Takeaway: Don't look now (if you're in the macro consensus) but the 10-Year is at 2.33%.
Takeaway: Macro consensus still doesn’t get it.
The UST 10YR Yield of 2.34% drives our Best Macro Idea (TLT) to a +17.2% gain for 2014 (and that’s pre dividends, the absolute return is even better). We can’t understand why macro consensus still doesn’t get the rate of return on slow-growth vs. Russell 2000 which is 0.0% YTD.
Watching too much TV, perhaps?
- Mixed results for restaurant stocks in August as valuations fluctuated by segment. Coffee and sandwich stocks had multiple expansion during the month, while casual dining and fast casual had multiple contraction. Valuations for family dining, fine dining and pizza stocks largely remained flat month over month.
- Fast casual continues to be the most richly valued segment of the restaurant industry, although a significant decline in previously high-flying NDLS has recently hampered the overall category.
- Multiple expansion in the coffee category was led by strength at KKD and the recent surge in THI’s stock following the announcement of its merger with BKW.
Casual dining category
family dining category
fast casual category
fine dining category
Have a wonderful Labor Day Weekend.
Daily Trading Ranges
20 Proprietary Risk Ranges
Daily Trading Ranges is designed to help you understand where you’re buying and selling within the risk range and help you make better sales at the top end of the range and purchases at the low end.
Investment Recommendations: short France (EWQ), EUR/USD (FXE) and Eurozone equities (EZU); Long GBP/USD (FXB)
ECB head Mario Draghi has opened the gates for QE, but we think market expectations are over the skis on timing going into the September 4th meeting.
Quantitatively, major European equities remain broken TREND and we’re sticking to our playbook (we shorted France this week in Real-Time Alerts) as we see growth decelerating and inflation weak in the 2H. As Keith noted this morning, “we believe European Equity bulls traverse the thesis drift plains (begging for more QE), remember that Japan’s didn’t work.” And we reiterate, inflation is not growth, even if Draghi showers us with QE!
So the river cards market participants were talking about this week are now out:
- Eurozone CPI fell to 0.3% Y/Y (4-yr low), a 10bps move lower – in line with our view and that of consensus (released today)
- European Confidence figures (Economic, Consumer, Industrial, Services, Business) turned lower in AUG versus the previous month and have weakened since ~ MAY 2014 – in line with our view and missing consensus (released yesterday)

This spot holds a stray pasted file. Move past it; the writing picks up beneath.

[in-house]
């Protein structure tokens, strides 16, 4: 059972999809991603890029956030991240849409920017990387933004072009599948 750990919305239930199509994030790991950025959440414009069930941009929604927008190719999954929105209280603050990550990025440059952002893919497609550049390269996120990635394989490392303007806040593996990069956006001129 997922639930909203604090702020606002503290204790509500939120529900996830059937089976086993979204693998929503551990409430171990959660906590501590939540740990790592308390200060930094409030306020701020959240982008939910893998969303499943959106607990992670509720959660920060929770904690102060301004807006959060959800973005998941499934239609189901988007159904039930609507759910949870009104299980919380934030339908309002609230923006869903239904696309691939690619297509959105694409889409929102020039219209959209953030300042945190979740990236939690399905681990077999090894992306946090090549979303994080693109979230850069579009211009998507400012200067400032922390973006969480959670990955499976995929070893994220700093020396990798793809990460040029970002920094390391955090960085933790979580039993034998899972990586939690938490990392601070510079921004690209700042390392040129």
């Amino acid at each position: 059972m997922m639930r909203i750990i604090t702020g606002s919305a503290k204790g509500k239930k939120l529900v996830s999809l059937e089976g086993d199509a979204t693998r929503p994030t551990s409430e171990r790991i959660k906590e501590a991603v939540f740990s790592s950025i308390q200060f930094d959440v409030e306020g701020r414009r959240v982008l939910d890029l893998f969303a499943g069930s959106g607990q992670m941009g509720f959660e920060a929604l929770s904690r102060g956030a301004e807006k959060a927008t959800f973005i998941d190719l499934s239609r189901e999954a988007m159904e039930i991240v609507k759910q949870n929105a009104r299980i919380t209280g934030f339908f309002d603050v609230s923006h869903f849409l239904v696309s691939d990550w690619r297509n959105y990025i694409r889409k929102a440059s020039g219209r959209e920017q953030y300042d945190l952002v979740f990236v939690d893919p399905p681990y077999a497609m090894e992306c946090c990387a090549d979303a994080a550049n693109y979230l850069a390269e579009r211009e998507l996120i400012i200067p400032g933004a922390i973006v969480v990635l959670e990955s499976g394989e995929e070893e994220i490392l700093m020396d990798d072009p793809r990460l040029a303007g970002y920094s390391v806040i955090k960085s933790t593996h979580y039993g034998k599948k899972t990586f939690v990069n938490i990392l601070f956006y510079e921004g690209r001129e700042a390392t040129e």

As we made clear in notes this week (see Shorting France (EWQ); Draghi Trumps Yellen’s Dovishness – Sticking with the Playbook) we expected the decline in both CPI and confidence - it's clear and present in the recent data!
What’s our outlook? Conditions are not desperate enough to warrant QE in September, but expectations will rise.
Come September 4th we expect updated ECB staff projections to show downward revisions to growth and inflation outlooks, in line with the spate of weak Eurozone data over recent weeks and months. We expect that Draghi will “push” the growth and inflation prospects from TLTROs and QE-lite (ABS buying) programs in his public commentary (although we are not buying it to move the needle), and that the downward move in inflation for the August period is not enough (it’s not negative, yet) to accelerate a QE announcement to September.
Consider further, the TLTROs won’t be issued until September and December and he hasn’t experimented with QE-lite beyond a soft announcement. As the ECB has shown time and time again, it can flirt with “aid” packages for EXTENDED periods, to test expectations and further assess economic conditions (think of all the programs with 3 and 4 letter acronyms since the “crisis” got under way with Greece).
While we expect Draghi to leave QE in his back pocket through the September meeting, what we’re managing against is recent news that some sell-side economists, including JPMorgan, Deutsche Bank, Nomura, and Credit Suisse are now pricing in policy easing next week, according to the WSJ.
As the saying goes, expectations will always be the root of all heartache, and we’re sticking to our guns. For now our investment recommendations remain short France (EWQ), EUR/USD (FXE) and Eurozone equities (EZU); Long GBP/USD (FXB).
Enjoy the long holiday weekend!
Takeaway: Still soft - projecting down mid single digit August (YoY). Margin pressure may be escalating.
Last week's numbers finally in
We just obtained last week’s numbers (Augusts 18-24) and still nothing to be positive about. Daily table revenues averaged HK$819 million, down 8% from the same week in August of 2013. Month to date, ADTR is tracking down 5%. Indeed, full month gross gaming revenues (includes slots) should come in down mid-single digits or maybe worse.
Softness in VIP volumes, compounded by a lower hold % particularly at the larger Cotai casinos, weighed on last week's results. Volumes could end the month lower than that seen in July.
Mass growth appears to be decelerating through the month and our low 20s% growth projection could prove aggressive. Remember that Mass grew only 17% in July. We're hearing entry requirements for high commission rebates may have been relaxed which could further pressure margins. We know labor has been running meaningfully higher but it now appears that Mass reinvestment rates are escalating as well.
LVS continues to outperform here in August and although its market share moderated somewhat this past week, it remains well above trend. LVS’s gain was SJM’s loss as all other concessionaires are tracking close to recent trend.